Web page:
The Verified Voting Blog

This blog contains posts authored by the Verified Voting Team and by members of the Verified Voting Board of Advisors.

Verified Voting Is Seeking a New President

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Verified Voting Foundation (a 501(c)(3) organization) and VerifiedVoting.org (a 501(c)(4) organization) are nonprofit, nonpartisan organizations founded over a decade ago by election security experts. We strive to guarantee the accuracy, transparency, and verifiability of elections, so that citizens rightly can trust election outcomes. We are the only national organization with the exclusive mission of protecting the security of elections in the digital age.

This is an exciting time to be Verified Voting President. Citizens and policy makers are finally becoming aware of major security vulnerabilities of our election systems. The President of Verified Voting, who is the Chief Executive Officer of both organizations, will have a platform that can have significant national impact.

Verified Voting is a leading election security organization in the U.S., earning widespread respect among activists, academics, election officials, and other officials at all levels of government. We specialize in election technology and procedures, and we are the most trusted source of impartial information and expertise on these topics. Our Board and Advisory Board are comprised of a who’s who of election security and cybersecurity experts, as well as election officials and attorneys.

Verified Voting Letter to the US Senate Select Committee on Intelligence

Verified Voting vigorously applauds the Senate Select Committee on Intelligence for its leadership and commitment to securing our elections. With clear evidence that foreign attackers sought to attack our 2016 elections through various means, our intelligence agencies warn that hostile attackers will be back to attack future elections. Congress and the most vulnerable states should act with urgency to fund and implement protective reforms that will make our election systems resilient against cyber attack: funding the adoption of paper ballots and accessible ballot marking systems, and implementing robust, manual post-election audits of the votes.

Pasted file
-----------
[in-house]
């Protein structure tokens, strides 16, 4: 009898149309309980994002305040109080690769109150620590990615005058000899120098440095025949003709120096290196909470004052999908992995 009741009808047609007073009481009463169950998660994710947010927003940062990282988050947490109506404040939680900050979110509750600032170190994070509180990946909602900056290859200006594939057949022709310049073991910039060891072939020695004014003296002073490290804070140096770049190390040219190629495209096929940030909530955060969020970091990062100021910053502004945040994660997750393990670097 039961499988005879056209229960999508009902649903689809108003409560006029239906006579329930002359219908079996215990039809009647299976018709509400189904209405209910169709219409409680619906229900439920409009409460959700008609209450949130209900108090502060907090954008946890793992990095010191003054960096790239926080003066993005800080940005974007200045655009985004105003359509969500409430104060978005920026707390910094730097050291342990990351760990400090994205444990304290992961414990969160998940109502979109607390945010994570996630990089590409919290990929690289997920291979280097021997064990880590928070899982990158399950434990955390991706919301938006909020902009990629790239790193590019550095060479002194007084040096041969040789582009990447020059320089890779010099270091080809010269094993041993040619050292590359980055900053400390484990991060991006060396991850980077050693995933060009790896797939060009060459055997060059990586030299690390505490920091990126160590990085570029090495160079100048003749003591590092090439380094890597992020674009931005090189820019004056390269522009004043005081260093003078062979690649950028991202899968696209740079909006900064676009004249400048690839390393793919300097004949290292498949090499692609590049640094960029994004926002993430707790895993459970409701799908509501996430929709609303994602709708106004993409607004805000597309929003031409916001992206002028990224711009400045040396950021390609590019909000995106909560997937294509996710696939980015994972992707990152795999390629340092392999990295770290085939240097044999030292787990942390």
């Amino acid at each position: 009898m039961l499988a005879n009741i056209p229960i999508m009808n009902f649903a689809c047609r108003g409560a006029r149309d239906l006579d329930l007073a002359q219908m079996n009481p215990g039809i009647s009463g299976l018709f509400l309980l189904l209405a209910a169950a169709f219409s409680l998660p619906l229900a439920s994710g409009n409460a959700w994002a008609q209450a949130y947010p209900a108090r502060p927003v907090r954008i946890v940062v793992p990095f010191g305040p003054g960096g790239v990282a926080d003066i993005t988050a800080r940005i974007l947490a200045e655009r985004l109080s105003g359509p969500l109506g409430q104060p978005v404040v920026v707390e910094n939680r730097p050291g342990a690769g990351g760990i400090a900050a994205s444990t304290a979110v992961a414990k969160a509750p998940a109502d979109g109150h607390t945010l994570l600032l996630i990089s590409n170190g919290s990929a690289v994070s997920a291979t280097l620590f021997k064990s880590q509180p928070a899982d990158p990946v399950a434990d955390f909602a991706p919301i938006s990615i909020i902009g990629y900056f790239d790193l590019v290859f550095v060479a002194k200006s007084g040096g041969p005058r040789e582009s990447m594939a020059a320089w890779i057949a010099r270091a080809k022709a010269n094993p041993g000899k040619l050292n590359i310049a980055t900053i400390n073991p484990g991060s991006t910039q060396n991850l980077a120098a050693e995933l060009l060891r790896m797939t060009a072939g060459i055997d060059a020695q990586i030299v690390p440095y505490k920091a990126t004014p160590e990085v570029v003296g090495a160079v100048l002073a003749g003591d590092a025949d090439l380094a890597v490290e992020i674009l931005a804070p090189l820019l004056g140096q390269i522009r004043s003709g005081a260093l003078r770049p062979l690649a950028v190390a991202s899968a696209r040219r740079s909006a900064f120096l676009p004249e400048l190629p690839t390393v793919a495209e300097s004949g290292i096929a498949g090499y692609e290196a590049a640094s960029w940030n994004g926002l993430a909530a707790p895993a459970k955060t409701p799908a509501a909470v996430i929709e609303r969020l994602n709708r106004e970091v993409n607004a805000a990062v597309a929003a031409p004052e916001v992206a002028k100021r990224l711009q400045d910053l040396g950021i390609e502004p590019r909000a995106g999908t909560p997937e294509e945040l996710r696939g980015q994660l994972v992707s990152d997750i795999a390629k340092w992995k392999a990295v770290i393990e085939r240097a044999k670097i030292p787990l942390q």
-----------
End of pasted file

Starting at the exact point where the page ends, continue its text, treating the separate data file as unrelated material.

The June 21 hearing is an important first step toward those reforms, providing valuable information through witness testimony and questions of the Senators. We wish to expand on several key points that were raised in the hearing to ensure a clear understanding of the challenges we face in securing our elections.

It is crucial to understand that further reforms are urgently needed to bolster the mitigations currently in place so that it is possible to detect and correct a cyber attack on the vote count.

Some testimony asserted that pre-election testing and post-election audits currently in place would catch errors in vote tallies caused by a malicious attacker or software failure. Unfortunately, pre-election testing, though helpful for ensuring the completeness of ballot programming, can be defeated by malicious software designed to detect when the system is in test mode. This is what happened with Volkswagen diesels cars: the software caused the cars’ emissions systems to behave correctly during testing, but then allowed them to pollute under non-testing conditions.